Bread that is unleavened is made without leavening agents, such as yeast or sourdough culture, which allow bread to rise. This type of bread comes with a history of rich religious culture, especially in Jewish and Christian culture. However, it is also a common form of every-day bread eaten on a regular bases in many countries.
During the Jewish Passover, Jews may only eat matzah (or matzo) — unleavened bread — in remembrance of the Jewish exodus of Egypt when Jews fled in such haste that they did not have time to allow their bread to rise. To make matzah, according to strict interpretations of the Torah, flour must be protected from moisture and heat prior to mixing to avoid fermentation (this kosher flour is known as Shemurah flour) or whole-grain wheat flour must be used. Tools must be kosher as well, cleaned thoroughly. Cold water is drawn from a spring and allowed to settle in a cool, dark place overnight to assure the water is not warm. Extremely hot temperatures (600 to 800 degrees) are used to bake the bread, all in an effort to completely avoid the leavening of the bread.
Chapati is an Indian bread made from dough of atta flour (variations replace atta flour with wheat, corn or gram flour or a combination of flours), water and salt. It is rolled into large discs and browned on a very hot griddle or frying pan. It is then exposed briefly to an open flame, which causes the chapati to puff up like a balloon. It is commonly brushed with clarified butter.
Tortillas are commonly found in Mexico and Spain and are made from corn flour or wheat flour. A recipe from Abigail's bakery instructs you to mix 2 1/4 cups flour, 1 tsp. salt, 1/4 cup lard and 3/4 cup water into a large mixing bowl, turn and knead on a floured surface, then divide the dough into pieces and let rest, covered, for at least 1/2 hour. Flatten and roll the balls into thin patties, then cook over a skillet until lightly browned.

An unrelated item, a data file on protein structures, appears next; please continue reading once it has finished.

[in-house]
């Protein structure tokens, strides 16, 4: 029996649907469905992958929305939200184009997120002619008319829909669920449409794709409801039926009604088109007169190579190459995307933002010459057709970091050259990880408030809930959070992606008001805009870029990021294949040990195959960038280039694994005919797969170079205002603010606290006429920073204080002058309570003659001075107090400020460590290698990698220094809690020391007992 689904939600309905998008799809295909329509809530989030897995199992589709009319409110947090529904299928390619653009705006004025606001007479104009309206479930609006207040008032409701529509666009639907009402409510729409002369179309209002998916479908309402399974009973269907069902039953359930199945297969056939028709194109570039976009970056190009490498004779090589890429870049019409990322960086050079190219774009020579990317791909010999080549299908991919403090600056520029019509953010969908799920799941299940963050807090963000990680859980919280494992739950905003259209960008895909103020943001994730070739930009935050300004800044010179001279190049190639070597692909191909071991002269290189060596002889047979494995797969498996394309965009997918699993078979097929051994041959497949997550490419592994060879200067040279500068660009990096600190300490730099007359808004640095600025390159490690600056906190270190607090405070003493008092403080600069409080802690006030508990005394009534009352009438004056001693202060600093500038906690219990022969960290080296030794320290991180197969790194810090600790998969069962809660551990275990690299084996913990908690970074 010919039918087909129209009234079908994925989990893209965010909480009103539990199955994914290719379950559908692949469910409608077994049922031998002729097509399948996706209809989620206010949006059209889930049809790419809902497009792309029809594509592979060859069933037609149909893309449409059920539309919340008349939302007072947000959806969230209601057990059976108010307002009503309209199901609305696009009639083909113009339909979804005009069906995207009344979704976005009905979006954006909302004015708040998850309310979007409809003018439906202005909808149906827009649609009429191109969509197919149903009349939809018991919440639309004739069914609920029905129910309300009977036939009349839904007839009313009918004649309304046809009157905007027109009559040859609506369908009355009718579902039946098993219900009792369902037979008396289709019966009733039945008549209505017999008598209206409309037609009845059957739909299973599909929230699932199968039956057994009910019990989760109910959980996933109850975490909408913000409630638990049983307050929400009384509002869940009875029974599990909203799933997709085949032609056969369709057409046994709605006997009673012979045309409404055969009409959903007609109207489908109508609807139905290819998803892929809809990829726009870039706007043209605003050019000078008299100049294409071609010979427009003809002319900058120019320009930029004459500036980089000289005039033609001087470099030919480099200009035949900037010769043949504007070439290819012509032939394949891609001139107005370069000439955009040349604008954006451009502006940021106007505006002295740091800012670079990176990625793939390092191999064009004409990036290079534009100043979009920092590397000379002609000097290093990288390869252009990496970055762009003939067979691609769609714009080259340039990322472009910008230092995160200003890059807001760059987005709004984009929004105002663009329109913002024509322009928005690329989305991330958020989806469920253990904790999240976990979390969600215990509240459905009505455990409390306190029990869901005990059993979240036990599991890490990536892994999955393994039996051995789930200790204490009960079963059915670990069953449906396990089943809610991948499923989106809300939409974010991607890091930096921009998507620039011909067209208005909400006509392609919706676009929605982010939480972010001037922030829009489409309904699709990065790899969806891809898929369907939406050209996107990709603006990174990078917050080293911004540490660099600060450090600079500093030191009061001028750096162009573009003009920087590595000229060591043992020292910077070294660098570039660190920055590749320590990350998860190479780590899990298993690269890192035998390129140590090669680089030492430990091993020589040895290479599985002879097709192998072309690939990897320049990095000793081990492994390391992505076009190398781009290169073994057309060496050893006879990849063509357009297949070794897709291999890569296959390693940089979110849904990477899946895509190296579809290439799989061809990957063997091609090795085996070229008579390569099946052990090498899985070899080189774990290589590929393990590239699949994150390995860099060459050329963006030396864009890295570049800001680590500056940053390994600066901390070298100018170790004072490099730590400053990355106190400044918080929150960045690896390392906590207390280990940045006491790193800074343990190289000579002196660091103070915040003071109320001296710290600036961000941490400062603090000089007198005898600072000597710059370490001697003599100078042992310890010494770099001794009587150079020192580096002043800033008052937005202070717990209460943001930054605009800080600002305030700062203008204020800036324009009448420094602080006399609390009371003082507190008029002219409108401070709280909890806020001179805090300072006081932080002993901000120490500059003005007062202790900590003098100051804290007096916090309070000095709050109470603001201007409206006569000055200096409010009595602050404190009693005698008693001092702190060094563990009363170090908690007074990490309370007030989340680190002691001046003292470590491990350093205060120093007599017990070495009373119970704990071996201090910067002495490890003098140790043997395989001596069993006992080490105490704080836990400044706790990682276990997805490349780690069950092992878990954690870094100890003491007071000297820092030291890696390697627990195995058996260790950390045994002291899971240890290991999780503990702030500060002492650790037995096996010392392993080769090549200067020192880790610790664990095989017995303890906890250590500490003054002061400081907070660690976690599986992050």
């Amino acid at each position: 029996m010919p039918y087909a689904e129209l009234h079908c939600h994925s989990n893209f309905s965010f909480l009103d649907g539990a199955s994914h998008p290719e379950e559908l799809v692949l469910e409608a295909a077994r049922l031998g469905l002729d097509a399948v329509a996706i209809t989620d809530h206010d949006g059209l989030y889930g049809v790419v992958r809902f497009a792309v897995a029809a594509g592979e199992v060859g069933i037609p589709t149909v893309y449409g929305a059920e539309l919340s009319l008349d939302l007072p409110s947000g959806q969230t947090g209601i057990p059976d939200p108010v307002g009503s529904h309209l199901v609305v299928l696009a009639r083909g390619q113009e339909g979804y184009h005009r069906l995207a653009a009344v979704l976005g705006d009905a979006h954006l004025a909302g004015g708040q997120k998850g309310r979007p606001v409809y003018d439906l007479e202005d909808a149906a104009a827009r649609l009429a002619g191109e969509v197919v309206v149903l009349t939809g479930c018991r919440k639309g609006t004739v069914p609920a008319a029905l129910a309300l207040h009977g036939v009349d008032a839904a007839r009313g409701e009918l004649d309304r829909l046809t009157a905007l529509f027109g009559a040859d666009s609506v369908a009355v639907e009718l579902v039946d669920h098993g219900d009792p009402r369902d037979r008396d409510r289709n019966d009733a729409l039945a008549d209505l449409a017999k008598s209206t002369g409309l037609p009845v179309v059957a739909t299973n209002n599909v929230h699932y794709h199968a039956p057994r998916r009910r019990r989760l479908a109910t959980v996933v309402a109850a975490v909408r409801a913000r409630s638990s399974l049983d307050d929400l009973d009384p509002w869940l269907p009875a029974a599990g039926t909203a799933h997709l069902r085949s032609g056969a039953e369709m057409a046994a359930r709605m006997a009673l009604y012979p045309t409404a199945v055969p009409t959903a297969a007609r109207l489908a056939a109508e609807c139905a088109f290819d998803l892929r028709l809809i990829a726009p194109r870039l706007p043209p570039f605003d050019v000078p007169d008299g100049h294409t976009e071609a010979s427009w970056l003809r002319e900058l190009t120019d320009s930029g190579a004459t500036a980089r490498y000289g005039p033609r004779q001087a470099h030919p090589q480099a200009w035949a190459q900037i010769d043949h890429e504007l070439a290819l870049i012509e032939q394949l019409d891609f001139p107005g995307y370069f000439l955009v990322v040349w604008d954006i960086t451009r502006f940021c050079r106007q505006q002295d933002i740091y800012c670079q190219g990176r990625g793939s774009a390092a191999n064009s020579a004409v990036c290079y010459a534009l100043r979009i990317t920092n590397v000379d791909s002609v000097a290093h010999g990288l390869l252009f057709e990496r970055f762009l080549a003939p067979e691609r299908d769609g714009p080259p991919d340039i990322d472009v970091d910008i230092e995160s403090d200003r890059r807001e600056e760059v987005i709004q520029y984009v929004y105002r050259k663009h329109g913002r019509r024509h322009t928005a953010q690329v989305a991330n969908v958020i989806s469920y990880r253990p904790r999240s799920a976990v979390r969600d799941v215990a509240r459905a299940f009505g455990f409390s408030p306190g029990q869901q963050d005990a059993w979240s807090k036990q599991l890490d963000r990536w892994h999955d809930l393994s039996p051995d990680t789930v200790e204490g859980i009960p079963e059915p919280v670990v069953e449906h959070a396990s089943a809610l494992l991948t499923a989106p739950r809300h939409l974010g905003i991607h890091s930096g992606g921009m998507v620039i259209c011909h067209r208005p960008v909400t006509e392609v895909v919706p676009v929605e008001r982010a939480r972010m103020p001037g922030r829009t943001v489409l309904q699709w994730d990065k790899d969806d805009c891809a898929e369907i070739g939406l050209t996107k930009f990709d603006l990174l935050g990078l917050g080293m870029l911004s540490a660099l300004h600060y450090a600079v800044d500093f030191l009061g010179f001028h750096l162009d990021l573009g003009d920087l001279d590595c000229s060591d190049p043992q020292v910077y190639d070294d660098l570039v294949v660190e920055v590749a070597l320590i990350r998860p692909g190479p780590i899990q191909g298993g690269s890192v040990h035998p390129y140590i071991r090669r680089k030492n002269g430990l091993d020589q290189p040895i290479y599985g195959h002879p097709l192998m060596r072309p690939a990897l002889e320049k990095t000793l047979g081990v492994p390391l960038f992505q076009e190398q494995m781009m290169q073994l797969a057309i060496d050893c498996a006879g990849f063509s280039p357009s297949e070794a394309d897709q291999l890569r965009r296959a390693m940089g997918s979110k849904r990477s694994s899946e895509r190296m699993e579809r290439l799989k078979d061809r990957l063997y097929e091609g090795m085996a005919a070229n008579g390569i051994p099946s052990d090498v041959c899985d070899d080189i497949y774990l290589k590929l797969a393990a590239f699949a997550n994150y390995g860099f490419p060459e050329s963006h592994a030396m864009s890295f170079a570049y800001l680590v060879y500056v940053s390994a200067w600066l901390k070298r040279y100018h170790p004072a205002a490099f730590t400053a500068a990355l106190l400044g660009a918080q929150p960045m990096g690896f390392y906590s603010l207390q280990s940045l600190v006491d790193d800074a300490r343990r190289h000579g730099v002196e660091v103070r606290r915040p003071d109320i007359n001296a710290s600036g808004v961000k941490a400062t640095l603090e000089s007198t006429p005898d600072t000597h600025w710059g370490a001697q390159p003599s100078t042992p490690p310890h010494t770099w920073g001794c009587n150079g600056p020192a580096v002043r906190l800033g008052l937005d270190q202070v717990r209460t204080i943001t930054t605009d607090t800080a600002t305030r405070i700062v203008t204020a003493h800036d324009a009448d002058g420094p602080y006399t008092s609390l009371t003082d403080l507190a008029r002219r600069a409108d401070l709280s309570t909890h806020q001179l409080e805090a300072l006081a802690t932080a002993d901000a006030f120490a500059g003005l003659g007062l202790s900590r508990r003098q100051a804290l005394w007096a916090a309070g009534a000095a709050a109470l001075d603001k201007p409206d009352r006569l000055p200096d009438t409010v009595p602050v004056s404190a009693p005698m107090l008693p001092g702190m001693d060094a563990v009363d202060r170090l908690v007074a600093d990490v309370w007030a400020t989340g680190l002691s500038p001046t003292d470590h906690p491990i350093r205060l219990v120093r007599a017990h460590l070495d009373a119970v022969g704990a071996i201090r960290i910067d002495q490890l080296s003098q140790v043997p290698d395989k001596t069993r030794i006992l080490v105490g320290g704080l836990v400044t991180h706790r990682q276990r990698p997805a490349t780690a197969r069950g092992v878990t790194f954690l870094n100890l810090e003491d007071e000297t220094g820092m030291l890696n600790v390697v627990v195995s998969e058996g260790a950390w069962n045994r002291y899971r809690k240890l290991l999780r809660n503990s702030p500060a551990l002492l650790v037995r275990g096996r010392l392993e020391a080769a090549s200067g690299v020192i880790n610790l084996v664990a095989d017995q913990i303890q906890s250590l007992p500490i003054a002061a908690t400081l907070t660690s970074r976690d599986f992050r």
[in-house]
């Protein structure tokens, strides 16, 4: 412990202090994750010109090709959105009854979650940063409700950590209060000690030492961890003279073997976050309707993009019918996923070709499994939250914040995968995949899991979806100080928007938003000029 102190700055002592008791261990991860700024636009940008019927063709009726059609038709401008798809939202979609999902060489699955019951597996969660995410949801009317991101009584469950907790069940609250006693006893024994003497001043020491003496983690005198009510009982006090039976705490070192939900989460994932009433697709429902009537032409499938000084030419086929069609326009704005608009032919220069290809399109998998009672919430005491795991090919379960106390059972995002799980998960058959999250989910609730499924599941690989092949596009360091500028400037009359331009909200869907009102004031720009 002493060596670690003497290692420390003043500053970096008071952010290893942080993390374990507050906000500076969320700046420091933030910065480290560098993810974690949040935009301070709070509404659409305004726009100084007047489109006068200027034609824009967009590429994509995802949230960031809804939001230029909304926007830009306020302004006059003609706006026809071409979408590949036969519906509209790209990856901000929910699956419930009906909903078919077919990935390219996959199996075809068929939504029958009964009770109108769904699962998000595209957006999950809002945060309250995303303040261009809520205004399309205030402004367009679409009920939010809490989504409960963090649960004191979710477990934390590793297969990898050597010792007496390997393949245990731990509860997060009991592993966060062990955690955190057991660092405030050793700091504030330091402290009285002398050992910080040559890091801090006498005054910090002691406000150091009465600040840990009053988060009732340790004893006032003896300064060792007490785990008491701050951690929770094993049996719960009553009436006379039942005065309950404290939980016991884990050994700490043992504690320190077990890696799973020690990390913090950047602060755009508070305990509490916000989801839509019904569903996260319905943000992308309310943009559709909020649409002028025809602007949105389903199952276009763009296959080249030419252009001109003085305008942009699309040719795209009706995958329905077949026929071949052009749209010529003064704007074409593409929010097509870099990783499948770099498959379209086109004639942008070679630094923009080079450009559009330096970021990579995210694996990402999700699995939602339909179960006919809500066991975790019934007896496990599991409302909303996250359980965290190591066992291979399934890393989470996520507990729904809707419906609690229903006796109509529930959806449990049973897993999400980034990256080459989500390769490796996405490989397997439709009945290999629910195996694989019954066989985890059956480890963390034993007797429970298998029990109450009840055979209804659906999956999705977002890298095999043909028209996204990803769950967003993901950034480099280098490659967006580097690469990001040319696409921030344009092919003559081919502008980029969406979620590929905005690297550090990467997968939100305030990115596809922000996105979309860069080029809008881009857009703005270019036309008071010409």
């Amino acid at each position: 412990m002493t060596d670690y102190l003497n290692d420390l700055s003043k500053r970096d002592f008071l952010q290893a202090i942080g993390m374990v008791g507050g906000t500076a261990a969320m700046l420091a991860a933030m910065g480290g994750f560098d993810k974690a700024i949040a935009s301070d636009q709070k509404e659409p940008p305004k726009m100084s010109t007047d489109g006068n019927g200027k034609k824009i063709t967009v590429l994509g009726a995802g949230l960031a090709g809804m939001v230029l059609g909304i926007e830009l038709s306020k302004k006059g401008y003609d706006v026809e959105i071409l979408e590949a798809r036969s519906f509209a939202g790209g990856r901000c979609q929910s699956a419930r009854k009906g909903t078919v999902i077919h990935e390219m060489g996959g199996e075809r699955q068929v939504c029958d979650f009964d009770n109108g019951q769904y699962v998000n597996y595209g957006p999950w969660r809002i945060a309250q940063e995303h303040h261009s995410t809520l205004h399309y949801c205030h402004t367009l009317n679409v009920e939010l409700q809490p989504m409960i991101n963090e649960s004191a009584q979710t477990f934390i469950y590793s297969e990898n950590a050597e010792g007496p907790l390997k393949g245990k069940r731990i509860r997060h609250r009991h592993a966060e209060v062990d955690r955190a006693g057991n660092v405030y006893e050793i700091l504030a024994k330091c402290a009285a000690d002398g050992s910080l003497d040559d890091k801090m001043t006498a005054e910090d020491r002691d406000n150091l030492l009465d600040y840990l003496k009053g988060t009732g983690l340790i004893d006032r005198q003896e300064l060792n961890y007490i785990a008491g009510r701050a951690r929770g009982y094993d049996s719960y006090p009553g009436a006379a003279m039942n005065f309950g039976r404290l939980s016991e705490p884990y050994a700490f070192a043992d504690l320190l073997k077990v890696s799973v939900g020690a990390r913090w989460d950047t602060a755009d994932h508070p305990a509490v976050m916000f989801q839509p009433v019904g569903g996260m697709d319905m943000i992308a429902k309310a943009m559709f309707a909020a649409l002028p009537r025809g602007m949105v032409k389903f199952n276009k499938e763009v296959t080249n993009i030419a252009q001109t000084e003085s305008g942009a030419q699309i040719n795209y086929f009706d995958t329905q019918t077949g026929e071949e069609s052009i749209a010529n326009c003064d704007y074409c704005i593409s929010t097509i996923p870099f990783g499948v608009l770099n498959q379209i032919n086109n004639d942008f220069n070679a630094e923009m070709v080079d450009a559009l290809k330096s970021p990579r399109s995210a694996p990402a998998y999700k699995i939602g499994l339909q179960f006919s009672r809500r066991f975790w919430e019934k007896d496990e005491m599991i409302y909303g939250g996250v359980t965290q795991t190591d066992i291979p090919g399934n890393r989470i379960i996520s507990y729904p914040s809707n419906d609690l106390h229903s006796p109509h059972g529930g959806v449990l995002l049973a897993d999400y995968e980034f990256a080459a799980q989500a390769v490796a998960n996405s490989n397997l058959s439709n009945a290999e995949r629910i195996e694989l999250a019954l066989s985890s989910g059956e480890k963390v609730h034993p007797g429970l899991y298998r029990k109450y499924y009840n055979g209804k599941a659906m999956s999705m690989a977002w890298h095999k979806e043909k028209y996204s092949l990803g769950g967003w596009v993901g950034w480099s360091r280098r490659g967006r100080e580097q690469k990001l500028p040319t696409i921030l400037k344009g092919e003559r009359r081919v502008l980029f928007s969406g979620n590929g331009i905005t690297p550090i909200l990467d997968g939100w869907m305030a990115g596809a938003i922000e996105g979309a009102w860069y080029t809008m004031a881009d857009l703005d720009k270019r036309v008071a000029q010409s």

Even pancakes can be considered unleavened bread when no yeast is used to raise the batter. Pancake mixes can be found that only require a couple additional ingredients to make pancake batter. Most pancakes are cooked on a griddle, flipping once when the first side is cooked to cook the other side.
Kyle Fiechter began writing professionally in 2010. Websites in which his writing has appeared include eHow and LIVESTRONG.COM. He has a Bachelor of Science in neurobiology and physiology from Purdue University. Fiechter is a photographer and designer, and he has video production experience.